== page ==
mixed reality is also referred as hybrid ar glasses reality . It merges real and virtual world. Mixed reality is different from augmented reality — and both are different from virtual reality. Now let us discuss what is virtual reality, mixed reality and augmented reality.
Have you term virtual reality, or VR. It’s the technology that is set to see big consumer releases within the next year, in devices like Facebook’s Oculus Rift.
In VR, you wear something on your head — currently, a “head-mounted display” that can look like a boxy set of goggles or a space helmet — that holds a screen in front of your eyes, which in turn is powered by a computer, gaming console or mobile phone. Thanks to specialized software and sensors, the experience becomes your reality, filling your vision; at the high end, this is often accompanied by 3-D audio that feels like a personal surround-sound system on your head, or controllers that let you reach out and interact with this artificial world in an intuitive way.
What distinguishes VR from adjacent technologies is the level of immersion it promises. When VR users look around — or, in more advanced headsets, walk around — their view of that world adjusts the same way it would if they were looking or moving in real reality.
Latency time in VR
Rect tech advances have cut down on the latency, the time between when you move your head and when the virtual picture adjusts.. However, the current conventional wisdom is that some simulator-sensitive folks may never be able to have a long VR experience, and it will always be possible to intentionally design stomach-churning software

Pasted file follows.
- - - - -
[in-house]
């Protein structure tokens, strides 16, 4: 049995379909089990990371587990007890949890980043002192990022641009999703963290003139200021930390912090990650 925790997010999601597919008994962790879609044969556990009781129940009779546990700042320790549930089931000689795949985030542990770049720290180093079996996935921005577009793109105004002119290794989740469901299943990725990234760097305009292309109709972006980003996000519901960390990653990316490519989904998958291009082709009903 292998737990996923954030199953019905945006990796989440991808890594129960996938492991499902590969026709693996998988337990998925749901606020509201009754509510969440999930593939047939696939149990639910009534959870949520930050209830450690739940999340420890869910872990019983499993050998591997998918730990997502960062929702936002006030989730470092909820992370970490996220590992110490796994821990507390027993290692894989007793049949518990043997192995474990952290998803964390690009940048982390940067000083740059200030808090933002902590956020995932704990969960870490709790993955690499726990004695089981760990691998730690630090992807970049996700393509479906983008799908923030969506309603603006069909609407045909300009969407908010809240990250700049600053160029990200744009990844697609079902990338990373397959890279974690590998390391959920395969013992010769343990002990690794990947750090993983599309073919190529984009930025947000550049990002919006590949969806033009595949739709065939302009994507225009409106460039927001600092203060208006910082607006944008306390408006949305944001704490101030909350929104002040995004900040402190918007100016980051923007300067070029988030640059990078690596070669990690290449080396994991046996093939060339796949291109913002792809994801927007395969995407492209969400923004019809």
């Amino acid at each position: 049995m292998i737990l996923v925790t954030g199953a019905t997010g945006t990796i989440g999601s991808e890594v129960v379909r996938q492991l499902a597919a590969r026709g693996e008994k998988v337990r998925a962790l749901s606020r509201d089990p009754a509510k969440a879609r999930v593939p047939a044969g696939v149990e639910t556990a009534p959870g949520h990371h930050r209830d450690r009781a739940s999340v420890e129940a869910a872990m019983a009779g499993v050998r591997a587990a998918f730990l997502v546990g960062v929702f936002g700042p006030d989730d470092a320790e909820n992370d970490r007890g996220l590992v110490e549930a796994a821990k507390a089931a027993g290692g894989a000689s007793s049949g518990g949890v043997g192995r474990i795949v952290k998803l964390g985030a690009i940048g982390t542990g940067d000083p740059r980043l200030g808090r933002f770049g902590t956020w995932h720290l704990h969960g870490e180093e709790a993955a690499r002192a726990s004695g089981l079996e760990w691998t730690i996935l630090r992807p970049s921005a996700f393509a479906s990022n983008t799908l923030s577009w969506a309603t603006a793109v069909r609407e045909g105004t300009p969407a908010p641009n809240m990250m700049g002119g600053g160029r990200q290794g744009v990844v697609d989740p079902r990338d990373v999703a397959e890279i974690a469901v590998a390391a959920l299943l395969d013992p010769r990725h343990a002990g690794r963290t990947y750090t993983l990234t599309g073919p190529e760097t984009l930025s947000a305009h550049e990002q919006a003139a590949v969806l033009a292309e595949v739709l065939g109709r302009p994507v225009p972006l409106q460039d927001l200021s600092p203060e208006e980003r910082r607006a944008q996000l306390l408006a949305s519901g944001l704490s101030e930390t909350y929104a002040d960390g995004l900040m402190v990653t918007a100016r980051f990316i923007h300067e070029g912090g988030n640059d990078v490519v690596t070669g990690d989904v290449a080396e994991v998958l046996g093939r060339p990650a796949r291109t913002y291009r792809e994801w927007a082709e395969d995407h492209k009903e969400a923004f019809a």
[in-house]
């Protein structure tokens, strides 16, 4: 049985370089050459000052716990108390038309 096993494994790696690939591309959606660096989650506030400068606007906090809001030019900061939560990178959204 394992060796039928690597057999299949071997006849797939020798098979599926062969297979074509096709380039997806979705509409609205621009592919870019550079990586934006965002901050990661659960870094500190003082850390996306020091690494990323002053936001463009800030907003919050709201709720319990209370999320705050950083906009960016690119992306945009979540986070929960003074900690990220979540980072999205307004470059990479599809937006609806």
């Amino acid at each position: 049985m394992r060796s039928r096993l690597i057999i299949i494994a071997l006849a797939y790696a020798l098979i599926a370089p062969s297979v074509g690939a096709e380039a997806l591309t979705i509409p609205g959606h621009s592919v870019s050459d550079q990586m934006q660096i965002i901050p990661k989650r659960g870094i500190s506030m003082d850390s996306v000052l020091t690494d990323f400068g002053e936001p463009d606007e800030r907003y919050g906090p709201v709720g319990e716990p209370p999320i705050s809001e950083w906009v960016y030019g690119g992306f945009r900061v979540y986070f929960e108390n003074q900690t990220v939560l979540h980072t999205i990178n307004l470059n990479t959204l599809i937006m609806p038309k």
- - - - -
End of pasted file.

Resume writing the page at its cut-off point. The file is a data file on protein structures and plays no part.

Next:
what is augmented reality?
Augmented reality, or AR, is similar to VR in that it is often delivered through a sensor-packed wearable device, such as Google Glass.
The key term for AR is utility. A typical augmented-reality experience will probably be a lot less exciting than meeting a dinosaur or riding a roller coaster, but analysts have argued that the potential market for AR applications is actually much larger than VR’s.
The whole point of that ugly word, augmented, is that AR takes your view of the real world and adds digital information and/or data on top of it. This might be as simple as numbers or text notifications, or as complex as a simulated screen, something ODG is experimenting with on its forthcoming consumer smart glasses. But in general, AR lets you see both synthetic light as well as natural light bouncing off objects in the real world.
AR makes it possible to get that sort of digital information without checking another device, leaving both of the user’s hands free for other tasks. That makes the current technology a natural fit for the enterprise, where a corporation in the energy field, for example, might want to give field workers who are inspecting equipment glasses that can take pictures of and deliver information about what they’re seeing from atop a wind turbine.
The key term for mixed reality, or MR, is flexibility. It tries to combine the best aspects of both VR and AR, wrapped up in a marketable term that sounds marginally less geeky than its cousins.
In theory, mixed reality lets the user see the real world (like AR) while also seeing believable, virtual objects (like VR). And then it anchors those virtual objects to a point in real space, making it possible to treat them as “real,” at least from the perspective of the person who can see the MR experience.
certain developers tracking the ecosystem, it may make sense to redefine applications that once were called augmented reality as mixed reality.